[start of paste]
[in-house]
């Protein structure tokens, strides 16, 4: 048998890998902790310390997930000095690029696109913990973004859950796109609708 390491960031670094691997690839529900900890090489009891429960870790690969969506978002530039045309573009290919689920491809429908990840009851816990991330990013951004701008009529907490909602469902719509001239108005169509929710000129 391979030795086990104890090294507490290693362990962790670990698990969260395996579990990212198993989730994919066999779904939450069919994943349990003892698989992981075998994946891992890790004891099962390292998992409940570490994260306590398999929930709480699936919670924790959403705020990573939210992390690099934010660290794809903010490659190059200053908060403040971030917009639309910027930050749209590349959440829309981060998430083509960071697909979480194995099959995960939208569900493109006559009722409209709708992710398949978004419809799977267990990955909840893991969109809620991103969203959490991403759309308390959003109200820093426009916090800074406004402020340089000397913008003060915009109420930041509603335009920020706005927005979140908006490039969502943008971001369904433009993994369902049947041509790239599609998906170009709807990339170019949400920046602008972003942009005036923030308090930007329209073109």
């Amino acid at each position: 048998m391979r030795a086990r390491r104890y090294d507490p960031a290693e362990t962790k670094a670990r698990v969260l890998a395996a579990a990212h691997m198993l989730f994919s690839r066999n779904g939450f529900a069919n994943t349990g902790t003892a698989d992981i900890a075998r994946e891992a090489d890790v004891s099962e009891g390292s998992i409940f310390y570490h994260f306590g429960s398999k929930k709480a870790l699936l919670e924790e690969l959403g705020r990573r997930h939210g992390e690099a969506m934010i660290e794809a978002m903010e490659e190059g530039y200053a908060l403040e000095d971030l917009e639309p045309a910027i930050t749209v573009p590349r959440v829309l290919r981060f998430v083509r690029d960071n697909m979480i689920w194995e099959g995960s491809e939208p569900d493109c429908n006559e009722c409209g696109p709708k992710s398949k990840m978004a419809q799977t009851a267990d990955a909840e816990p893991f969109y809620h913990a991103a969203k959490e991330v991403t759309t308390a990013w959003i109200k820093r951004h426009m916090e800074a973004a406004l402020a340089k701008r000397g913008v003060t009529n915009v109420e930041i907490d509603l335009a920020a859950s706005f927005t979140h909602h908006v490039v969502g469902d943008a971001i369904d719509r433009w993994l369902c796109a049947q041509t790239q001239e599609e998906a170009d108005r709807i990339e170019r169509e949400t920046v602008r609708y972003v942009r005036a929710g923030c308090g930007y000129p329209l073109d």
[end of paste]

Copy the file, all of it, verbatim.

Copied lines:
[in-house]
């Protein structure tokens, strides 16, 4: 048998890998902790310390997930000095690029696109913990973004859950796109609708 390491960031670094691997690839529900900890090489009891429960870790690969969506978002530039045309573009290919689920491809429908990840009851816990991330990013951004701008009529907490909602469902719509001239108005169509929710000129 391979030795086990104890090294507490290693362990962790670990698990969260395996579990990212198993989730994919066999779904939450069919994943349990003892698989992981075998994946891992890790004891099962390292998992409940570490994260306590398999929930709480699936919670924790959403705020990573939210992390690099934010660290794809903010490659190059200053908060403040971030917009639309910027930050749209590349959440829309981060998430083509960071697909979480194995099959995960939208569900493109006559009722409209709708992710398949978004419809799977267990990955909840893991969109809620991103969203959490991403759309308390959003109200820093426009916090800074406004402020340089000397913008003060915009109420930041509603335009920020706005927005979140908006490039969502943008971001369904433009993994369902049947041509790239599609998906170009709807990339170019949400920046602008972003942009005036923030308090930007329209073109």
């Amino acid at each position: 048998m391979r030795a086990r390491r104890y090294d507490p960031a290693e362990t962790k670094a670990r698990v969260l890998a395996a579990a990212h691997m198993l989730f994919s690839r066999n779904g939450f529900a069919n994943t349990g902790t003892a698989d992981i900890a075998r994946e891992a090489d890790v004891s099962e009891g390292s998992i409940f310390y570490h994260f306590g429960s398999k929930k709480a870790l699936l919670e924790e690969l959403g705020r990573r997930h939210g992390e690099a969506m934010i660290e794809a978002m903010e490659e190059g530039y200053a908060l403040e000095d971030l917009e639309p045309a910027i930050t749209v573009p590349r959440v829309l290919r981060f998430v083509r690029d960071n697909m979480i689920w194995e099959g995960s491809e939208p569900d493109c429908n006559e009722c409209g696109p709708k992710s398949k990840m978004a419809q799977t009851a267990d990955a909840e816990p893991f969109y809620h913990a991103a969203k959490e991330v991403t759309t308390a990013w959003i109200k820093r951004h426009m916090e800074a973004a406004l402020a340089k701008r000397g913008v003060t009529n915009v109420e930041i907490d509603l335009a920020a859950s706005f927005t979140h909602h908006v490039v969502g469902d943008a971001i369904d719509r433009w993994l369902c796109a049947q041509t790239q001239e599609e998906a170009d108005r709807i990339e170019r169509e949400t920046v602008r609708y972003v942009r005036a929710g923030c308090g930007y000129p329209l073109d």